Throughout the month of March, in support of International Women's Day 2018, Sound and Music is showcasing incredibly talented women in music. On the British Music Collection we will be celebrating female composers both past and present, with a different profile featured every day.
Today, we recognise Sarah Angliss and her significant contribution to new music.
Sarah Angliss- “I work with notated music, Max patches, found sounds, robotics - I think of it all as composition.”
Turning sound inside and out, Sarah Angliss is an electroacoustic composer who specialises in the manipulation of sound through layering and electronics. Beginning her career in Trinity College of Music, Sarah continued her obsession with sound by studying for an electroacoustic engineering degree.
We spoke to Sarah about how she become involved in such an interesting strand of composition, as well as the challenges she has faced in doing so. Here is what she had to say:
What was your route into composing?
It’s something I’ve always done - some of my earliest sound experiments were as a kid, taping my own imaginary radio shows about trips to the moon. I was lucky enough as a teenager to be given a full scholarship to Saturday lessons at Trinity College of Music - all paid for by the Bedfordshire County Music Service. Every week we’d have extemporisation sessions and a class where we had to bring in a new composition - two activities I loved. Everyone expected me to go to music college but I actually opted to study electroacoustics, an engineering degree, as I knew I wanted to turn sound inside out. I struggled in the early 90s to find a home for my ideas - as I was an engineer, I found it hard to convince people I was also a bona fide musician. It took another fifteen years (and some advances in cheap tech) for me to gather my own kit and grow the confidence to work independently as an electroacoustic composer.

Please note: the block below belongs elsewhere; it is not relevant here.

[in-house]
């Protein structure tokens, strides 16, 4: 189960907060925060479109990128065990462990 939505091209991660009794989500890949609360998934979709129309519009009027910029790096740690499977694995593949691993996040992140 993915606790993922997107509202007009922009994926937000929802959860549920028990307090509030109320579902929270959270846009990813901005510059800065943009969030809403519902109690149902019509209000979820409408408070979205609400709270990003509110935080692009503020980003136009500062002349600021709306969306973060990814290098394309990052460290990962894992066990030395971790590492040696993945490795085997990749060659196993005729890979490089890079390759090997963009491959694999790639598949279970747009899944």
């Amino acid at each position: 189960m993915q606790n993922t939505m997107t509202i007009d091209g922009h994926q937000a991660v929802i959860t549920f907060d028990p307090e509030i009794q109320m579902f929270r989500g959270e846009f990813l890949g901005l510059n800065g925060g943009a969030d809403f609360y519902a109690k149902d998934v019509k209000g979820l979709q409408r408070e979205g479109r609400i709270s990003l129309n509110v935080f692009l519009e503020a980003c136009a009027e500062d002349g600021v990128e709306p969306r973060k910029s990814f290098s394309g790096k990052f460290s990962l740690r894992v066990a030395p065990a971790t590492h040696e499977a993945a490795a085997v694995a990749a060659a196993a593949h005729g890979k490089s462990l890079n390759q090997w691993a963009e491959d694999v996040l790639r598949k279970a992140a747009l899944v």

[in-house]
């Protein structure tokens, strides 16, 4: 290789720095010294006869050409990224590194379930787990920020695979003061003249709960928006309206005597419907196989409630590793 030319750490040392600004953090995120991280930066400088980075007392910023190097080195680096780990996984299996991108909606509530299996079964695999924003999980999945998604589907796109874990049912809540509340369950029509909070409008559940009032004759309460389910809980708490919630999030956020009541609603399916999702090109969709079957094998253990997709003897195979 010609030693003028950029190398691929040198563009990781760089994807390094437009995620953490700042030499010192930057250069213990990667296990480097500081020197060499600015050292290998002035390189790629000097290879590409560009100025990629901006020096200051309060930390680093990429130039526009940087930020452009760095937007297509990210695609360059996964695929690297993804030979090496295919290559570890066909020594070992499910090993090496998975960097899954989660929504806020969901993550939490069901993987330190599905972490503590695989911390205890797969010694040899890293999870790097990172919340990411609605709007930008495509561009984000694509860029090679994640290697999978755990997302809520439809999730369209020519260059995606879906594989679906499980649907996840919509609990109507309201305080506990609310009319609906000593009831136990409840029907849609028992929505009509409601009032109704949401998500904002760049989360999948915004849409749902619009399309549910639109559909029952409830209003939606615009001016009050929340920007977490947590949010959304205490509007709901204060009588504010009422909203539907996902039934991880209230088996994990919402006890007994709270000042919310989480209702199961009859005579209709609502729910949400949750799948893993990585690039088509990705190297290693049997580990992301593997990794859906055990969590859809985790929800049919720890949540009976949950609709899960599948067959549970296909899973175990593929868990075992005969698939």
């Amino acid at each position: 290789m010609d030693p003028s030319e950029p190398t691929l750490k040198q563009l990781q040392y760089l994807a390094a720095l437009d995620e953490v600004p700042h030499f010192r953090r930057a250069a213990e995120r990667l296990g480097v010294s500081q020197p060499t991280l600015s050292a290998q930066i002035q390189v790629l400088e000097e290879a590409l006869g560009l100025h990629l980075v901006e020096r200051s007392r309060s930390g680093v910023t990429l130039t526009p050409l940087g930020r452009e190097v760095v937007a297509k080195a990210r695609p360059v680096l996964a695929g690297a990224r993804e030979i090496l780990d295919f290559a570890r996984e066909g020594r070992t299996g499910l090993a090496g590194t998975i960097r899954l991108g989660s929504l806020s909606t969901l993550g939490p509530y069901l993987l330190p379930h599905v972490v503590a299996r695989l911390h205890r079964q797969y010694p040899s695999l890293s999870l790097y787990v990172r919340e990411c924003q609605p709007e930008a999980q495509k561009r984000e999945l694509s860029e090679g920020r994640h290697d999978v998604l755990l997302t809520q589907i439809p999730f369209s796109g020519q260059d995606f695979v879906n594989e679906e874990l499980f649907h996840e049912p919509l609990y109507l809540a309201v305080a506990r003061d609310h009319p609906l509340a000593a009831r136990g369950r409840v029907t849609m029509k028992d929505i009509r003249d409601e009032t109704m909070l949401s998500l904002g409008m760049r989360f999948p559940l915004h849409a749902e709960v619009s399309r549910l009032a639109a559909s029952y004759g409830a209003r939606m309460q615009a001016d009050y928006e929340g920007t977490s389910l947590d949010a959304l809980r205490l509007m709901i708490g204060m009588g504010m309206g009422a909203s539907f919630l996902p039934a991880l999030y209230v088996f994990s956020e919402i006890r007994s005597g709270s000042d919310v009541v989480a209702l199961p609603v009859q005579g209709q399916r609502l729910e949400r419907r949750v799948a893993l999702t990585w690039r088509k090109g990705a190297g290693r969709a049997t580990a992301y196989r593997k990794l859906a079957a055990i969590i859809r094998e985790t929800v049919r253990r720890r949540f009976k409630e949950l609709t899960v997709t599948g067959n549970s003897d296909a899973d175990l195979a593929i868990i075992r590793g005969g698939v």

Where do you get your inspiration from?
It’s so variable and tends to be accidental - triggered by anything from a story to a sound, an object, a chord or a striking physical gesture juxtaposed with an emotion. Once an idea is in my head, I tend to obsess about it until I’ve created something. I’m drawn to sounds that get under the skin, sounds that are sly in the way they do this, sounds that are introspective, that you have to lean into. I obsess about the inside of sound. I’m far more inspired by the thought of layering of sounds rather than notes, even when I’m writing notated music.
Do you think the word composer adequately reflects you an artist? If not, what word does?
It took me until my late thirties to feel I could identify as a composer. So it’s now a term I’ll use deliberately, preferring it to sound artist. I work with notated music, Max patches, found sounds, robotics - I think of it all as composition.
Tell us a bit about your experiences a composer; have you faced any challenges?
I think I go through a similar arc to many other composers I know - lurching from excitement, obsession, nagging terror and giddy optimism with the latest project I’m on. I work extensively with electronics so Bjork’s comments about certain journalists’ attitudes to her studio collaborations resonated with me. These days, I’m quick and fearless to correct people if they assume I’m relying on others’ technical expertise.
Sarah Angliss' British Music Collection records can be found online via here.
Photo Credits: Lucy Cage